In a remote work environment, product leaders collaborate with other product thinkers, stakeholders, development teams, and delivery teams in a virtual capacity. Prior to the COVID-19 pandemic, remote work and distributed teams were becoming more common for product professionals at all levels. It’s now becoming the norm due to the ongoing threat of COVID-19 and growing concern of future health crises. As organizations of all shapes and sizes are evaluating their return to office plans and re-thinking their real-estate strategies, it’s become apparent that virtual work is here to stay.
For product leaders in a fully remote or distributed team environment, this can be challenging for a multitude of reasons, including relationship building with direct and indirect teams, soliciting stakeholder input, receiving product strategy buy-in from leadership, even finding thinking time between video conference calls. With less opportunity for in-person interactions, you have to be a more efficient and effective leader.
Here are five ways to effectively manage stakeholders, work with delivery teams, and lead your product team, when physical colocation is not possible.
Communicate Product Strategy Early (and Often!)
As a product leader, you are responsible for aligning and focusing your team, partners, and stakeholders around a product strategy intended to achieve the organization’s desired outcomes. In a virtual setting, in which it can be especially challenging to bring all impacted stakeholders together, it’s critical to focus on making your vision and strategy transparent. Publish the strategy, product principles, and roadmap on a public site, such as Confluence or SharePoint. Begin meetings by restating the strategy so all attendees are grounded in the vision. Continually check-in with your team to ensure they have the right context and information and feel empowered to drive the intent. As priorities evolve across your product portfolio, communicate any changes with the team and share the “why” so the team stays aligned, continues to develop, and improves together. Don’t wait until you have a fully refined and polished strategy defined; bring both your leaders and your team along for the ride!
Invest in Meeting Preparation
Without hallway conversations and other informal check-ins, most problem-solving and information sharing has to be done via scheduled meetings, which can result in meeting overload. To make the best use of the scheduled time, make sure your meetings are productive and focused. Continue to develop your facilitation skills (and encourage your team to do the same) to steer meetings in a way that drives actions needed to move the team forward. Set aside time to do the necessary pre-work leading into a meeting. Send a meeting agenda in advance and timebox discussions to make sure all key topics are discussed. Prepare visual materials to paint a clear picture of the topic and leverage shared collaboration tools to encourage participation. Where possible, follow a regular cadence for meetings with your team and key partners at the frequency necessary to refine work and drive progress.
Proactively Engage Stakeholders
Stakeholder management will always be a critical piece of building digital products. In a virtual context, focus on developing relationships with stakeholders and finding ways to understand their needs and incentives. Start with a virtual coffee for an informal introduction if the relationship is new. Make sure you know their communication preferences and information needs. Leverage recurring working sessions and deep dives to pursue a high-level of shared understanding about intent and priorities. Don’t wait to show progress on delivering the needs of stakeholders. Schedule frequent demos in both formal and informal settings to get feedback to validate your thinking or pivot before undertaking a larger investment.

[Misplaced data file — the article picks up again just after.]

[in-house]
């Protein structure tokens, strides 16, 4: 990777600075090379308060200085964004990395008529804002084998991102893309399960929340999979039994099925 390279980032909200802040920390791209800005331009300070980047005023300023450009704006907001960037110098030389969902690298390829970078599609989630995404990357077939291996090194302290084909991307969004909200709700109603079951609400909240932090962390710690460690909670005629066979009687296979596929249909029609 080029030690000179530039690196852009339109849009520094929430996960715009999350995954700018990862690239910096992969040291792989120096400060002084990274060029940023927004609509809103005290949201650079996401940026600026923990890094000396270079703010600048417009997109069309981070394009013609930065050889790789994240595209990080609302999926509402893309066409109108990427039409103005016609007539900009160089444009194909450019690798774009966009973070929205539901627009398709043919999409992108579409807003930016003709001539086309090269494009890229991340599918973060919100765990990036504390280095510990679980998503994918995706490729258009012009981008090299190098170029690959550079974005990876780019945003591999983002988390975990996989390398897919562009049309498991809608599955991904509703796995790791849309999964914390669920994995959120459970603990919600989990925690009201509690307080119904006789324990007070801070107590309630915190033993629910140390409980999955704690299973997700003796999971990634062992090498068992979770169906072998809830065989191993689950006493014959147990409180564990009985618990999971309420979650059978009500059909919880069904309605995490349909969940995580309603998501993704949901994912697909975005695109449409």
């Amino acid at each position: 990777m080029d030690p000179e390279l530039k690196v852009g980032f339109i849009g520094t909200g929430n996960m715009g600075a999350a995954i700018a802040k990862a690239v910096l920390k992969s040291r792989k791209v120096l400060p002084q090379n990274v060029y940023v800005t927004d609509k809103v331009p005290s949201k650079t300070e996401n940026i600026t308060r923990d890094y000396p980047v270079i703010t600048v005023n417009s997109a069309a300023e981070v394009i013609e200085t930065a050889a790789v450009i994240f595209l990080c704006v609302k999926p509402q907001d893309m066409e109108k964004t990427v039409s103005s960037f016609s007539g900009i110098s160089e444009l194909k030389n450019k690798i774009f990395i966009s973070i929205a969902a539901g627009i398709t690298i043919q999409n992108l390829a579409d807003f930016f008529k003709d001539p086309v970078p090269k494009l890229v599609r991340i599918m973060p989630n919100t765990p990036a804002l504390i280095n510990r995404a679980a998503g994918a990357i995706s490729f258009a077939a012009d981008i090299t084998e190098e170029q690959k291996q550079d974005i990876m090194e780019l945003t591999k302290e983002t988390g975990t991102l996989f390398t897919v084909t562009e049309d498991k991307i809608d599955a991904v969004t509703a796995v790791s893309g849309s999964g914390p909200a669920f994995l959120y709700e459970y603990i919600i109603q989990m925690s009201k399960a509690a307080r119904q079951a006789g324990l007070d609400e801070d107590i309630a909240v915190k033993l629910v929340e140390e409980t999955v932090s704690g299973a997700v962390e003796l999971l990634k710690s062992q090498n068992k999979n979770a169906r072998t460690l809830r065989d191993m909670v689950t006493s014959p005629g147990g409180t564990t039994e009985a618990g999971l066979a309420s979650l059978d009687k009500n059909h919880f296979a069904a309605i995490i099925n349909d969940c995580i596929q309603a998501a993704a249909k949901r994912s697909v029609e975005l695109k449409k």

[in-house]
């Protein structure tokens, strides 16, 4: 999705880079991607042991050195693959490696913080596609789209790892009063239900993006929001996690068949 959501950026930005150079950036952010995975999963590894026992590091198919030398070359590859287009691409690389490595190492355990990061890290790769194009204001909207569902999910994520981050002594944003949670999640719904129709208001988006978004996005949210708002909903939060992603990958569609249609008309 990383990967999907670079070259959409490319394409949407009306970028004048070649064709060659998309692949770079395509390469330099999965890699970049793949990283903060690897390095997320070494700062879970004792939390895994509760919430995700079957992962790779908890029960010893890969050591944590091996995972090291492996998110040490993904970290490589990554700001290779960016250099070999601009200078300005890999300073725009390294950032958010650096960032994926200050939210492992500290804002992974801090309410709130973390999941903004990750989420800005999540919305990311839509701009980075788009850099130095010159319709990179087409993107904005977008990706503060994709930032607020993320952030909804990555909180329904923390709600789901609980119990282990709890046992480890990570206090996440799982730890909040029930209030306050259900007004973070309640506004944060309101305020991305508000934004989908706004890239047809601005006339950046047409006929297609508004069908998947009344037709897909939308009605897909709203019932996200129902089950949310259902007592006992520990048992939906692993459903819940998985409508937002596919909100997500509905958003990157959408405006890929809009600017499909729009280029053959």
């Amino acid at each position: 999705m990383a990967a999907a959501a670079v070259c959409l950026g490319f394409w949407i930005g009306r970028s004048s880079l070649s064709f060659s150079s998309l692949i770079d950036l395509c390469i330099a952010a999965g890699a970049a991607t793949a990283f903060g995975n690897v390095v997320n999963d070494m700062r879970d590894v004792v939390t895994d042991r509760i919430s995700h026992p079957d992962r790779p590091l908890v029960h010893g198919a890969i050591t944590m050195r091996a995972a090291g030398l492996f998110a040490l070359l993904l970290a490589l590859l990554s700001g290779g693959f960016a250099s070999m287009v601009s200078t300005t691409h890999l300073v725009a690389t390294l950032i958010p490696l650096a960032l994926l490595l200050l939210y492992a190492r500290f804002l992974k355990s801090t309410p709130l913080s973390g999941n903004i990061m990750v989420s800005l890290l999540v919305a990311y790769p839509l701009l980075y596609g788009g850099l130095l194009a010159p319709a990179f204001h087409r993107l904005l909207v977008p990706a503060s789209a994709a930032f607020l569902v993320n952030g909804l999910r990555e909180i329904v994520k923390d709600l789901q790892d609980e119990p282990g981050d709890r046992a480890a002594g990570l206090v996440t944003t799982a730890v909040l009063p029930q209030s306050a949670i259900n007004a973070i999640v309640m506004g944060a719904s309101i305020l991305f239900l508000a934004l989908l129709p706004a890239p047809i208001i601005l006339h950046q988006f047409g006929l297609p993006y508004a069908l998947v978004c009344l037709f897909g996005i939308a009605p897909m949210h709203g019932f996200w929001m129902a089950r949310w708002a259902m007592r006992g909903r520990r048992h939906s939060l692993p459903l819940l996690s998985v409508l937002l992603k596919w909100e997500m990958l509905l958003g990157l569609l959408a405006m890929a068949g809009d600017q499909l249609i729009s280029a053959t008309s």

Strengthen Team Morale
One thing many professionals can agree on, based on our experience through the pandemic, is that remote work can present new challenges. Your team will experience distractions that take them away from work unexpectedly. Be flexible when these obstacles arise and give colleagues space to address them. Take the time to check-in on all members of your team on an individual basis through informal touch points. Limit burn out by stressing work-life balance, which is particularly important in a work from home context where the line between work and life is often blurred. Don’t overlook the feeling of connectedness and, in the absence of being able to host happy hours or other in-person events, seek ways to bring your team together for virtual team building and bonding.
Prioritize Learning and Continuous Development
The most powerful digital products often result from tapping into the collective experiences of the teams that built it. As a product leader, you’re charged with ensuring every person on your team feels valued, challenged, and heard, whether they’re physically in the room or virtual. Actively seek feedback from your team to identify any pain points they may experience. Retrospectives aren’t just for scrum teams; you can use them to surface any challenges experienced by your product team. Continually focus on team development and surface growth opportunities for those interested, whether that’s through formal training or stretch assignments. Finally, don’t overlook the importance of your own personal growth and leadership development.
It’s possible to grow – and even thrive – as a product professional in a virtual world. To be a successful product leader in this environment, increase transparency of the strategy and vision, have a laser focus on achieving the right meeting outcomes, identify the best way to engage stakeholders, and demonstrate empathy for your team.